GILGER: Tell us, you know, what is behind the recent uptake in certain kinds of crime. We saw sort of crime patterns shift during the pandemic and things seem to be sort of coming back to a different stable level that maybe was more true before the pandemic disrupted things. Where do we stand now in a lot of crime data?

LI: That's a really good question. And the answer is really depending on what kind of crime we're looking at. On the bigger level, we're seeing a larger return to normal return to pre-pandemic trend across the board. Using homicide as example, during the pandemic, we saw a 30% increase in murders across the country. And, you know, since the beginning of the pandemic, that number has slowly been decreasing. And by 2022, it's almost around the pre pandemic levels. Similarly to a lot of crimes like robberies and shoplifting that we talked about earlier, during the pandemic because people are staying home and stores are all closing, the number of shoplifting really declined sharply. And since then, we're seeing a, a pretty steady increase in many cities, that number is going back to pre-pandemic levels. But you know, if we compare where we are in 2023 to 2022, there is an increase of shoplifting. But if we look further back into say where we are in 2019, really, you know, things are returning back to normal. 

GILGER: So why is there such a great disconnect? It seems between the data, the facts and this narrative that's so prevailing even in these democratic and sanctuary cities that migrants are the ones driving crime?

LI:  That's such a good question. So if you look at the perception of crime and the reality of crime, there's been a really long disconnect and the two trends almost never matched. For example, before the pandemic, we saw a two decade decrease of violent crime. That's pretty consistent. But when we are looking at polling and surveys that ask people whether they feel safer in their community, an overwhelming number of Americans were saying, "no, I actually felt that my city and my community is becoming more dangerous." So that part isn't new. And the other thing is because in recent years, we're seeing a, you know, returning back to normal level of crime rates. There is reality in the grounds that shows us a lot of crimes are actually seeing uptick motor vehicle theft, for example, has been seeing a dramatic increase and people are really primed to believe that crime is on the rise. When you tie that with an influx of migrants and reportings of individual migrants who did commit crime, it is really easy to associate the whole community with an increase of crimes.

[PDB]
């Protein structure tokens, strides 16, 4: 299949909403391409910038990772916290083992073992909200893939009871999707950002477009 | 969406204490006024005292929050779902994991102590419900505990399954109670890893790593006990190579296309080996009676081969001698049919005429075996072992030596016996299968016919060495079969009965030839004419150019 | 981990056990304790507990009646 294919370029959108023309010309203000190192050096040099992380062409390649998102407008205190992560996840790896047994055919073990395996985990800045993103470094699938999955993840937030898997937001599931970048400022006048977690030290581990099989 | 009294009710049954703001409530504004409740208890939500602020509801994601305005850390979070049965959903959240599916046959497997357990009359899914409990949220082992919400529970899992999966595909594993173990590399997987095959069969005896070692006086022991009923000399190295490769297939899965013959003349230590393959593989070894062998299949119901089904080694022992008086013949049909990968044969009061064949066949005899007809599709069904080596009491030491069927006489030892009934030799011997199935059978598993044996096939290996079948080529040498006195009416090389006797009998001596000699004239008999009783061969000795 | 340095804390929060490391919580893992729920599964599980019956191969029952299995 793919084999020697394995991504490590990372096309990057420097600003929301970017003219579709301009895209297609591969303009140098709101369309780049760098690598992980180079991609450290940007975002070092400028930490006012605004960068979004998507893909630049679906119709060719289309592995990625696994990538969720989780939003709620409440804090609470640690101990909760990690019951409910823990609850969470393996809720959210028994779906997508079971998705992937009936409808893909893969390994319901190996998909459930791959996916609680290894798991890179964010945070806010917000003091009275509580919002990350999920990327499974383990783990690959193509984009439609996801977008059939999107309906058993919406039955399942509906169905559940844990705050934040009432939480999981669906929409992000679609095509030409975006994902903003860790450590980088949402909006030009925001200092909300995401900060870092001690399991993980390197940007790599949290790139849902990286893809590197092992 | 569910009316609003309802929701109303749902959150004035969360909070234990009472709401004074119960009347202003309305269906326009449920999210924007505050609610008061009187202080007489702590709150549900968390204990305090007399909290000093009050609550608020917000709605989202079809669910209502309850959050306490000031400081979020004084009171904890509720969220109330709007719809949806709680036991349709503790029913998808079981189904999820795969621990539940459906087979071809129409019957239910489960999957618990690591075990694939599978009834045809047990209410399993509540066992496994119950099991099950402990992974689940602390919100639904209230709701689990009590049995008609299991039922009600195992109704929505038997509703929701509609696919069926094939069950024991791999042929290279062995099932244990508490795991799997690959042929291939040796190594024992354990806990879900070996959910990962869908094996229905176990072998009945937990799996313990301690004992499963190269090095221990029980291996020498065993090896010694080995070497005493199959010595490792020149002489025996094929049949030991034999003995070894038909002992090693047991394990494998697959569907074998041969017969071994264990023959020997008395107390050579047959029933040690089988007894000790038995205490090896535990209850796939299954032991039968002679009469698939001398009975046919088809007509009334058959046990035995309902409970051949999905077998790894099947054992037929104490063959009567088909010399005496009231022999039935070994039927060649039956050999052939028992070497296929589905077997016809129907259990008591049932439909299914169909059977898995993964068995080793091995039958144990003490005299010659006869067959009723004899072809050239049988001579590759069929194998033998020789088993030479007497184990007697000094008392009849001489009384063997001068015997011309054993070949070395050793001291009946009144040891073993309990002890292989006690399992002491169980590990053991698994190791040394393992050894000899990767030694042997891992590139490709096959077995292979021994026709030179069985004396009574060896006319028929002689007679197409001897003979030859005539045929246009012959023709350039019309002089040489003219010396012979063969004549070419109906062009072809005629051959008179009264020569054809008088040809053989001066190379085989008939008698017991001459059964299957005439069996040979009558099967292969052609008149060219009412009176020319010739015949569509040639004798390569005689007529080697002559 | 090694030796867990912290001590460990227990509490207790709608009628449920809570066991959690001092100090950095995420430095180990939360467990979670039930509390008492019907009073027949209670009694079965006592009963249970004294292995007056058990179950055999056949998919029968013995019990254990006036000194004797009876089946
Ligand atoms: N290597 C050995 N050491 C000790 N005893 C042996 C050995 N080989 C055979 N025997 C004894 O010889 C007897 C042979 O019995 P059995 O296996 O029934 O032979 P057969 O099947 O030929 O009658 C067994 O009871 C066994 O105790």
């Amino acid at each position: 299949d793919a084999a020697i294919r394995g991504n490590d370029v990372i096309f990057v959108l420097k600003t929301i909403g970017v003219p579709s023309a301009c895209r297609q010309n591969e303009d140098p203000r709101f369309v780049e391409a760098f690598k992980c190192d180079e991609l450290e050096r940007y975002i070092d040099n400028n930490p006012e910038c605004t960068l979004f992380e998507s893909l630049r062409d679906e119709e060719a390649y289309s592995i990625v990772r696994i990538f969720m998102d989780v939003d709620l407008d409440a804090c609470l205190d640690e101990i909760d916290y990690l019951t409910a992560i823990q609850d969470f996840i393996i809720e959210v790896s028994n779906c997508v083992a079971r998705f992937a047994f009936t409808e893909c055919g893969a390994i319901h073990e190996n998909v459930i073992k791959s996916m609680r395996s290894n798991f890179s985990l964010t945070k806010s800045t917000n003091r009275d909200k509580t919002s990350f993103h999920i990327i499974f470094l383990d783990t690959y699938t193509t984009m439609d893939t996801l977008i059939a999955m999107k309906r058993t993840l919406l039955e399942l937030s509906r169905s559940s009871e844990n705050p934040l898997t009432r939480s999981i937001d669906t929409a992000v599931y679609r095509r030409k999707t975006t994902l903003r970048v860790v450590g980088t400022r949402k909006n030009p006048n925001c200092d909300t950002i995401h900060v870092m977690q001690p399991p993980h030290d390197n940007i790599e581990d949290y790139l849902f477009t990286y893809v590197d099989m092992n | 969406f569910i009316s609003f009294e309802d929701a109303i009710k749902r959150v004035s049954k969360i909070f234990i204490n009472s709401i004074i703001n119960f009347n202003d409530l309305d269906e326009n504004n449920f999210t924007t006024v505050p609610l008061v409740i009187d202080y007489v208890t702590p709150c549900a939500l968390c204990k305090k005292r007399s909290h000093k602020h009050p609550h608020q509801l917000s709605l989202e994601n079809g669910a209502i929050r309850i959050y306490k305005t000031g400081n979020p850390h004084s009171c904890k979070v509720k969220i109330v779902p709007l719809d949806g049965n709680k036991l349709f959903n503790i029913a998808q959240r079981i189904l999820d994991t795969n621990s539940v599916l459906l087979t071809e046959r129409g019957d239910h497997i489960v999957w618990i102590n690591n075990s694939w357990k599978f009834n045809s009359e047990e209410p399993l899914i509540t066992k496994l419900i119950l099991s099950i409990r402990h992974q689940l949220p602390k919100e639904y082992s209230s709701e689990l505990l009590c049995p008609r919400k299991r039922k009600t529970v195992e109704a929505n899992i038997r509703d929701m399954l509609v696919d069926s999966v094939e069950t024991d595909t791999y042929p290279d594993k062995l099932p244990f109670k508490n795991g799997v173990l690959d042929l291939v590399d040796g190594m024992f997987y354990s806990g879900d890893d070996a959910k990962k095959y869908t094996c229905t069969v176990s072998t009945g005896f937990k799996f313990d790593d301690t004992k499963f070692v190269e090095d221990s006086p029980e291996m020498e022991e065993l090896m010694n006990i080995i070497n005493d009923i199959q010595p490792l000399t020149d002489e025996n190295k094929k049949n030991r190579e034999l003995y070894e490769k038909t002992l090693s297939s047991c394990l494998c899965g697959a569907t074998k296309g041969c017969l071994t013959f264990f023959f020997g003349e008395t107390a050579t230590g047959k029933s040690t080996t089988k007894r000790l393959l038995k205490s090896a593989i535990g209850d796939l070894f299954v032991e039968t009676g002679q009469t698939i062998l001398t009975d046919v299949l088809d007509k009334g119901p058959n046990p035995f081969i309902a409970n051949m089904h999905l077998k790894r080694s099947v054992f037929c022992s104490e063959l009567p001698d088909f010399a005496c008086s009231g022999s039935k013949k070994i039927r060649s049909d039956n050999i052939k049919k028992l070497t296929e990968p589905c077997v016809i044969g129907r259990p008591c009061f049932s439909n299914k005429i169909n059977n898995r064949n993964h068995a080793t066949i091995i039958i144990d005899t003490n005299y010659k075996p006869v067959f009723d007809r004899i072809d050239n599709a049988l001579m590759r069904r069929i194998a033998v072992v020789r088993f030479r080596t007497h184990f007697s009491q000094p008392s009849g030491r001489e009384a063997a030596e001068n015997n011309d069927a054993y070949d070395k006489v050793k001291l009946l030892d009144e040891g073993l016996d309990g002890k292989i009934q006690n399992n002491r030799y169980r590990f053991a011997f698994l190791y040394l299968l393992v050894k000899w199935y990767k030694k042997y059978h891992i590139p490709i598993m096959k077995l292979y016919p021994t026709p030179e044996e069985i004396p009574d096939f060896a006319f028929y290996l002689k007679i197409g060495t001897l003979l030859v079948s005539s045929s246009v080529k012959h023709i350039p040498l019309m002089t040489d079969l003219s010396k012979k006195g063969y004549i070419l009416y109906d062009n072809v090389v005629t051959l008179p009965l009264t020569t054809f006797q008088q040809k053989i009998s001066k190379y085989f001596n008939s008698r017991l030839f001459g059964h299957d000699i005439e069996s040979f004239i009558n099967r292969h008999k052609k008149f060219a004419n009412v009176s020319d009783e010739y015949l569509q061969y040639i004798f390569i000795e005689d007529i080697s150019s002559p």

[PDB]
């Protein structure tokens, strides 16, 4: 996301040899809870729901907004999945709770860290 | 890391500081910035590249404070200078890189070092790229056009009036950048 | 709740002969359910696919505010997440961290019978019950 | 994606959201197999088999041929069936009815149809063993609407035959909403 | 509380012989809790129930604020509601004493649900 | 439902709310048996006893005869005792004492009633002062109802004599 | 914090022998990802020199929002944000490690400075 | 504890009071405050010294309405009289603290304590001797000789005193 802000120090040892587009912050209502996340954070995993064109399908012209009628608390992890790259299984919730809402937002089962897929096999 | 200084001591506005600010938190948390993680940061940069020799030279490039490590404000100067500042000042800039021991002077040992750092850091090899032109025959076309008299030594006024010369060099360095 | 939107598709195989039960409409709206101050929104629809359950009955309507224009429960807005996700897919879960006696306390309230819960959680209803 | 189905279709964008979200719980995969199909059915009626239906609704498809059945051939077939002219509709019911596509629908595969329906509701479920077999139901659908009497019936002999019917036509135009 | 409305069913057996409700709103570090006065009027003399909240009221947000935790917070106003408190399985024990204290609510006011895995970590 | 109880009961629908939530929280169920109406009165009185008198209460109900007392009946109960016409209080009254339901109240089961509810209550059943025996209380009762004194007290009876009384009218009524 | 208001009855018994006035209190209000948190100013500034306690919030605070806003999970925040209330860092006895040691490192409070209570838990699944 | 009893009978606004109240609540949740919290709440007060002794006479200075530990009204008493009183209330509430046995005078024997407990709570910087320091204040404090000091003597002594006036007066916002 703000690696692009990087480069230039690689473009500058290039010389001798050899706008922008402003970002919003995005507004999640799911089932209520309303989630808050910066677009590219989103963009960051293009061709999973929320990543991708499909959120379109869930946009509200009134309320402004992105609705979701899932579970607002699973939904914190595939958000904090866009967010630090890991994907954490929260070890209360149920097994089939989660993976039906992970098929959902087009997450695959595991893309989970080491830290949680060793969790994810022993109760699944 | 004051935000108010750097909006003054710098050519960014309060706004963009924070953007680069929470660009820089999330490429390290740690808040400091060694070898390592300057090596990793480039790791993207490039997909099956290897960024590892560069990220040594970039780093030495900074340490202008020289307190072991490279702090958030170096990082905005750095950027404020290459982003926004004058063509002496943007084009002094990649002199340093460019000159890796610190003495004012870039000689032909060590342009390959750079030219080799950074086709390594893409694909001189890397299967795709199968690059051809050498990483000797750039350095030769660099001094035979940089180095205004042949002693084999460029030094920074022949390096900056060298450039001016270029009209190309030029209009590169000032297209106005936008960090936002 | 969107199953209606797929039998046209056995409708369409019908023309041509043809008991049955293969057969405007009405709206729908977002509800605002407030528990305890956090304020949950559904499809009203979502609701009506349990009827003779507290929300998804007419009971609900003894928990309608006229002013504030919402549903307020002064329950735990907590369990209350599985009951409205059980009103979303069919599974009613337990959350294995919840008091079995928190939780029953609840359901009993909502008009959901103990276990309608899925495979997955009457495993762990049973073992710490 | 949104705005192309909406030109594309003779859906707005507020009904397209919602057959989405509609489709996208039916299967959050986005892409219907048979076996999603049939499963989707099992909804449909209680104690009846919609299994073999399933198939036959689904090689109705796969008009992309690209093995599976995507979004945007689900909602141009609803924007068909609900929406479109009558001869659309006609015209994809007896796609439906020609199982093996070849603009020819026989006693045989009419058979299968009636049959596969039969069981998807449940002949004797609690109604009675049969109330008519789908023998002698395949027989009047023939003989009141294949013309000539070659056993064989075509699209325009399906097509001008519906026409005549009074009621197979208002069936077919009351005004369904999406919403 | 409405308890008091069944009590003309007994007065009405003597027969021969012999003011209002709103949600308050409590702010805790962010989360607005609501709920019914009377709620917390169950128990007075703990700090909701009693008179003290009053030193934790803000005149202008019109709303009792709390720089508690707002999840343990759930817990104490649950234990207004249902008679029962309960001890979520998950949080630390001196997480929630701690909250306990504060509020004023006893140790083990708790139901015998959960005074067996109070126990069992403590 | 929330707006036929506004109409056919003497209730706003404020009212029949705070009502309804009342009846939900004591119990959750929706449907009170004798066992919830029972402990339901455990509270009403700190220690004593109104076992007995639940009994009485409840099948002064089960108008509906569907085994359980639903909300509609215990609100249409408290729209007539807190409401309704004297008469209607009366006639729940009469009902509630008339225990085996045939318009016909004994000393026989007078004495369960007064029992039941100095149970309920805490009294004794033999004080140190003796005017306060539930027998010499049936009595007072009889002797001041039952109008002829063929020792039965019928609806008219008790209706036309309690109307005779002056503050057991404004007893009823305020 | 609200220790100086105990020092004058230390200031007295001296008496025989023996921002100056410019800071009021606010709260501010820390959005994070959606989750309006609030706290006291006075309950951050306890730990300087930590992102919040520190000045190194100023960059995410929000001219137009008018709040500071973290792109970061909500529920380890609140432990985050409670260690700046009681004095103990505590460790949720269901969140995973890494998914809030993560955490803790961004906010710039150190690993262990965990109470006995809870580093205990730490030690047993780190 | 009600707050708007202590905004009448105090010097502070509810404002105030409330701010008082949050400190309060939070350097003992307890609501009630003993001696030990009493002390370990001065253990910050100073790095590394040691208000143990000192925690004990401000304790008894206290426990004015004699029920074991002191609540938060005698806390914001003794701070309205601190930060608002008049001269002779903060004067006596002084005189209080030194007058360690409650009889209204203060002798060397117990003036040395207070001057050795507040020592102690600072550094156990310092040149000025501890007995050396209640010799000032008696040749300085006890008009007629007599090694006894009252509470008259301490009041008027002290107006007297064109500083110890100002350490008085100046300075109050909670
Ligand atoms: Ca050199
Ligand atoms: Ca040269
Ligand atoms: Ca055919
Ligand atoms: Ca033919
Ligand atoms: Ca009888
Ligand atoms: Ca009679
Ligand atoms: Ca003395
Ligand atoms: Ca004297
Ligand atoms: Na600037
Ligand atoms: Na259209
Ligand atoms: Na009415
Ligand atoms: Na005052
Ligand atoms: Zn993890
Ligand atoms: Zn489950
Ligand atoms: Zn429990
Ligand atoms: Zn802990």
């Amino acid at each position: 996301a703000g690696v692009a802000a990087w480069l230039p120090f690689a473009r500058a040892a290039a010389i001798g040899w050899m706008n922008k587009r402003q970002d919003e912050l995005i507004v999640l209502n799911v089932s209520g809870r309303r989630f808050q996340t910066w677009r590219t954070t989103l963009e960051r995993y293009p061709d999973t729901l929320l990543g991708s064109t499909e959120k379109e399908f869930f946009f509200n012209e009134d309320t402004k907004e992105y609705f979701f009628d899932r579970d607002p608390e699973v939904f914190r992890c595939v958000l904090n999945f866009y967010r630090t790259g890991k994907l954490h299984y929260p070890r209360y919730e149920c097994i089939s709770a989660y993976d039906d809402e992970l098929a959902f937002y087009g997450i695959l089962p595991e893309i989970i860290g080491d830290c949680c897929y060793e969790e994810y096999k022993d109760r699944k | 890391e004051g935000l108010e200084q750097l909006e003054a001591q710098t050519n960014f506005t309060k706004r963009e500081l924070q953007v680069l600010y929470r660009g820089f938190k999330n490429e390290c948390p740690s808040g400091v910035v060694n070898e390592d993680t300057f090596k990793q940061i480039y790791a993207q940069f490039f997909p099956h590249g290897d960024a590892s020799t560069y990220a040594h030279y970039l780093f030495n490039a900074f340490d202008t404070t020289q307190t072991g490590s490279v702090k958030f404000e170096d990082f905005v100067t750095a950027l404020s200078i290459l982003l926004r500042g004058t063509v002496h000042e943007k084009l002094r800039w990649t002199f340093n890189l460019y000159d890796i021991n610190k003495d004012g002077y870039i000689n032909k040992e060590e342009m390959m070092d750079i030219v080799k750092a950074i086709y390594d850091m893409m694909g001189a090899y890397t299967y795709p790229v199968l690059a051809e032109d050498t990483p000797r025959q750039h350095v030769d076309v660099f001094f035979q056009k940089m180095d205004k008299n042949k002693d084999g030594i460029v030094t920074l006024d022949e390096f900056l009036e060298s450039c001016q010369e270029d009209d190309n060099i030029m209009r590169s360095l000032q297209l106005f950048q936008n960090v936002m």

GILGER: Yeah, that's why I'm reporting like this is so important. All right, we will leave it there. That is Weihua Li, data reporter for the Marshall Project explaining this to us. Weihua, thank you so much for coming on. Thanks for your reporting here. I appreciate it.

LI: Thank you so much.

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Lauren Gilger, host of KJZZ's The Show, is an award-winning journalist whose work has impacted communities large and small, exposing injustices and giving a voice to the voiceless and marginalized.